Nitrogen (N) inputs and outputs were measured over 3 years in a
trial with four farmlets (each with
16 randomly-allocated 0·4 ha paddocks) on permanent white clover/ryegrass
pastures which were
grazed throughout the year by dairy cows near Hamilton, New Zealand. Three
farmlets were stocked
at 3·3 cows/ha and received nominal rates of N fertilizer (urea
in 8–10 split applications) of 0, 200
or 400 kg N/ha per year. A fourth farmlet with 4·4 cows/ha
received 400 kg N/ha per year and was
supplemented with maize grain during the first two years.
Nitrogen balances were calculated, with [sum ]N inputs[ape ][sum ]N outputs.
Annual inputs from N2 fixation
were 99–231 kg N/ha in the 0 N farmlet, but declined to 15–44
kg N/ha in the 400 N farmlets. The
main N outputs (in kg N/ha per year) were in milk (72–126), nitrate
leaching (20–204), and transfer
of N via cow excreta from pastures to lanes and milking shed (54–92).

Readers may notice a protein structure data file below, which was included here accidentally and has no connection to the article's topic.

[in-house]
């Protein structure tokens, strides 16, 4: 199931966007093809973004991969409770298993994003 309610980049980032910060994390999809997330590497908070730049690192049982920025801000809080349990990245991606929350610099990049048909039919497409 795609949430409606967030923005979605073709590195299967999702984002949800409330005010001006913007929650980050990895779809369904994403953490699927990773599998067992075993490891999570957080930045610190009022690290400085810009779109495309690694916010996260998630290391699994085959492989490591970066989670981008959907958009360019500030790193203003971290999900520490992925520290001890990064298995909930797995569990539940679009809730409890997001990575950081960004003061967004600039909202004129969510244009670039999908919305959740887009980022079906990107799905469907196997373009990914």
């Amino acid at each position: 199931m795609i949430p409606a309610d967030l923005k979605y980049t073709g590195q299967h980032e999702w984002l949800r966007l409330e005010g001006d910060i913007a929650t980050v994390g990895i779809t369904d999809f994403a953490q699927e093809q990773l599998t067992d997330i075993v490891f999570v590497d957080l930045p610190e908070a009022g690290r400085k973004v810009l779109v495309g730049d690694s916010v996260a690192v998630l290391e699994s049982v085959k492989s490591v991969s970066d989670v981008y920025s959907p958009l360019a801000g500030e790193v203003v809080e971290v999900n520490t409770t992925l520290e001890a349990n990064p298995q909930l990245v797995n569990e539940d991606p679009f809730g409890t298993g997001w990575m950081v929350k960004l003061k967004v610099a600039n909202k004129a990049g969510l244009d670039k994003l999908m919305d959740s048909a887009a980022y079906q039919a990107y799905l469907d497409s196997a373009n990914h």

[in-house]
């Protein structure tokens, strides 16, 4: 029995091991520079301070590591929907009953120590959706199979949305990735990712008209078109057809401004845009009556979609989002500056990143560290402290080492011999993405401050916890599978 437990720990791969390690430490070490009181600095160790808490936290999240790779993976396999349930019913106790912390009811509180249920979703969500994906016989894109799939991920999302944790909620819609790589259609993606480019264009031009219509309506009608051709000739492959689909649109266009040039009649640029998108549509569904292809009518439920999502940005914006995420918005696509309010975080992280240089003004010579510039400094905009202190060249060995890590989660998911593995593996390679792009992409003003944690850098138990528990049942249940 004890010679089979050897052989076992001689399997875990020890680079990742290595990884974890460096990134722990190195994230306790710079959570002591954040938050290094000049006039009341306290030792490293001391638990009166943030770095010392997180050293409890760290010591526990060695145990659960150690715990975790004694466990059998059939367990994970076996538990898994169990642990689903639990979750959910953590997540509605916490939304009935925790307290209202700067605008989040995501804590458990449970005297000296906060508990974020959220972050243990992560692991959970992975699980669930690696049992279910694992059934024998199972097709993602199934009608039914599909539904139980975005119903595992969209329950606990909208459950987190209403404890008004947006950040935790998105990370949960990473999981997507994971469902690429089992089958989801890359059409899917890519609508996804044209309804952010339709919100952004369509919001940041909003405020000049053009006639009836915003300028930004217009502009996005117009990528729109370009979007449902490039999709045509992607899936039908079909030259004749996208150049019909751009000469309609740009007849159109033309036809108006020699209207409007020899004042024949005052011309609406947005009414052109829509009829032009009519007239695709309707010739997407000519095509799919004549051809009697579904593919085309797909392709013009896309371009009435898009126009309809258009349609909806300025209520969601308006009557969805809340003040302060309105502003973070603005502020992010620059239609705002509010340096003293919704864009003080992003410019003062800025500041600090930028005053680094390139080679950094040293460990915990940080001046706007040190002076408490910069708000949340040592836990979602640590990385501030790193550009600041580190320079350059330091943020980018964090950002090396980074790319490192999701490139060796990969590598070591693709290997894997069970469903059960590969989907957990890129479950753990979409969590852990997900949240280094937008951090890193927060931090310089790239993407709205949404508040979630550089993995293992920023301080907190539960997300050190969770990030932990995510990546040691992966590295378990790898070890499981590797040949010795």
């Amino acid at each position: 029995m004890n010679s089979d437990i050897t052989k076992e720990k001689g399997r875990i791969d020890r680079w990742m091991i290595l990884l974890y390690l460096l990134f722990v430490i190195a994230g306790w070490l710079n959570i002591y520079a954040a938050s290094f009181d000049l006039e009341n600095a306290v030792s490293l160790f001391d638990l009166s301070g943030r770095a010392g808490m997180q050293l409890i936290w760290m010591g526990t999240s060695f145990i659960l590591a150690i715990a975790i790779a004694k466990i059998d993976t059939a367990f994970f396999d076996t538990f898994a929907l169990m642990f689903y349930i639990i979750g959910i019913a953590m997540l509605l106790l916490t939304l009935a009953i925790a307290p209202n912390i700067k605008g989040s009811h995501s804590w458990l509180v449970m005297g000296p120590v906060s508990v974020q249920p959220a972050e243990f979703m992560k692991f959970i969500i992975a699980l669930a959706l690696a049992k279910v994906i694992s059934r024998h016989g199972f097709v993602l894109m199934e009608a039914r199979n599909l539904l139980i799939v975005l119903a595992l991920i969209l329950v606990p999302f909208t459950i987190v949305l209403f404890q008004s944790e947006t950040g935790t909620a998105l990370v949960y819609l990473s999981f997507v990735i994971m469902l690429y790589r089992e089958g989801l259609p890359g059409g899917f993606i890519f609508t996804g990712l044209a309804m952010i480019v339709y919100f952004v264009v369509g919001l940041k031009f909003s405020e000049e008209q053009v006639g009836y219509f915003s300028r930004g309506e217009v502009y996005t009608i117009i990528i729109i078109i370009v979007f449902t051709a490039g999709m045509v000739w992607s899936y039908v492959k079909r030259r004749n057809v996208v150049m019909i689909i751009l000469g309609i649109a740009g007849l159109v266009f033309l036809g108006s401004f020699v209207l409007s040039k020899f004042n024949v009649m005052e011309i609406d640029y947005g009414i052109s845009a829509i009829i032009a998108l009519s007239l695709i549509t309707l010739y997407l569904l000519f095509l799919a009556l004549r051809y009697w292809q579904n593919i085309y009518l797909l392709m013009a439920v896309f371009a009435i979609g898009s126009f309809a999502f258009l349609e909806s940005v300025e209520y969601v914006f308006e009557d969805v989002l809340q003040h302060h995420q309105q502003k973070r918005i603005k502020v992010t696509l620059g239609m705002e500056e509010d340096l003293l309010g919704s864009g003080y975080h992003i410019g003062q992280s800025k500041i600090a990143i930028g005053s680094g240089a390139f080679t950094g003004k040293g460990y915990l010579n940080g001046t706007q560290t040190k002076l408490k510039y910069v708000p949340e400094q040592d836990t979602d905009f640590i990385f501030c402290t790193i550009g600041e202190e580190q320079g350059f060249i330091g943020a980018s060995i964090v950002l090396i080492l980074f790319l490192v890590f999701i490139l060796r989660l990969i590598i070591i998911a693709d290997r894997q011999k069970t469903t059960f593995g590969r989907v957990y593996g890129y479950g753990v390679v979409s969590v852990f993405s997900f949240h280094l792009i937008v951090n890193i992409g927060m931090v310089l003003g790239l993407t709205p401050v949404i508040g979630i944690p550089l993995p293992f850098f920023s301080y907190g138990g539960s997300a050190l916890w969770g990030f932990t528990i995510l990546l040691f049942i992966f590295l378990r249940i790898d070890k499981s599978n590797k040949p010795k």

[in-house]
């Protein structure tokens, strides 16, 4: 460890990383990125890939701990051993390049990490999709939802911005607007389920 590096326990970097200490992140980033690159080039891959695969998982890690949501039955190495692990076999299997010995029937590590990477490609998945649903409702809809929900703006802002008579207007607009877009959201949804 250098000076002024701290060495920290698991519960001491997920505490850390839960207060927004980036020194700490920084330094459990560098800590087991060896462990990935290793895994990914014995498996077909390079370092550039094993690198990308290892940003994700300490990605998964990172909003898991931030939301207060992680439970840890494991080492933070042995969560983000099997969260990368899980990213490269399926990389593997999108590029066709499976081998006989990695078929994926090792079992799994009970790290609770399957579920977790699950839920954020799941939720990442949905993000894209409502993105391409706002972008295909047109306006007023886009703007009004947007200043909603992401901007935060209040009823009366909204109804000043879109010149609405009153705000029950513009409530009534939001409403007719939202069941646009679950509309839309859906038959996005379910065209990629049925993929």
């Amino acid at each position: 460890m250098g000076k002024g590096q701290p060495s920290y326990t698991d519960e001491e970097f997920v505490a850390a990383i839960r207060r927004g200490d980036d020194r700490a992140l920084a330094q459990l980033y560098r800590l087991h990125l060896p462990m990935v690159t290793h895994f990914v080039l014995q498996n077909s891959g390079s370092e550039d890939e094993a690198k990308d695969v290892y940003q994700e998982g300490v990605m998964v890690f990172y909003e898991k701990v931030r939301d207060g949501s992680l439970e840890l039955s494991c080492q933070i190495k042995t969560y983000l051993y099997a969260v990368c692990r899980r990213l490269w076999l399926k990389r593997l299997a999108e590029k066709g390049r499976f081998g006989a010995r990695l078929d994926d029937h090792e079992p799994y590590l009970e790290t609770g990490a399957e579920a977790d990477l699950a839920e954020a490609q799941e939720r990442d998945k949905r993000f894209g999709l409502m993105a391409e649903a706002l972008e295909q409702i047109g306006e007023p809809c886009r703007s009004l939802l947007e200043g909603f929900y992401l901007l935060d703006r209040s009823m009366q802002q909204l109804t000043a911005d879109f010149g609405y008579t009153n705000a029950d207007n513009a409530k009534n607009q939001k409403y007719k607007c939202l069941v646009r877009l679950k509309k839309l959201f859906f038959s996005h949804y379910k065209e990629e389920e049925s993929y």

Gaseous losses by
denitrification (3–34) and volatilization (15–78) were smaller
than the other N outputs but increased
significantly with N fertilizer application. In the maize-supplemented
farmlet, N outputs in milk were
31% higher than in the corresponding non-supplemented 400 N farmlet, whereas
averaged 17% lower during the 2 years of supplementation.
In the N-fertilized farmlets, estimated N balances were influenced by
inclusion of the transitional
N processes of immobilization of fertilizer N into the soil organic N pool
42–94 kg N/ha per year) and the contribution from mineralization
of residual clover-fixed N in soil
not accounted for in the current estimates of N2 fixation (estimated
at up to 70% of measured N2
fixation or 46 kg N/ha per year). However, these processes were counteracting
and together were
calculated to have only a small net effect on total N balances.
The output of N in products (milk, meat and feed) relative to the total
N input averaged 26% in
the 400 N farmlets, and is compared to that measured for commercial intensively-managed
farms in England and the Netherlands (14–20%). The 0 N farmlet, which
was reliant on N2 fixation
as the sole N input, was relatively very N-efficient with the milk production
being 83% of that in the
400 N farmlet (at 3·3 cows/ha) and the N output in products
relative to total N input averaging 52%.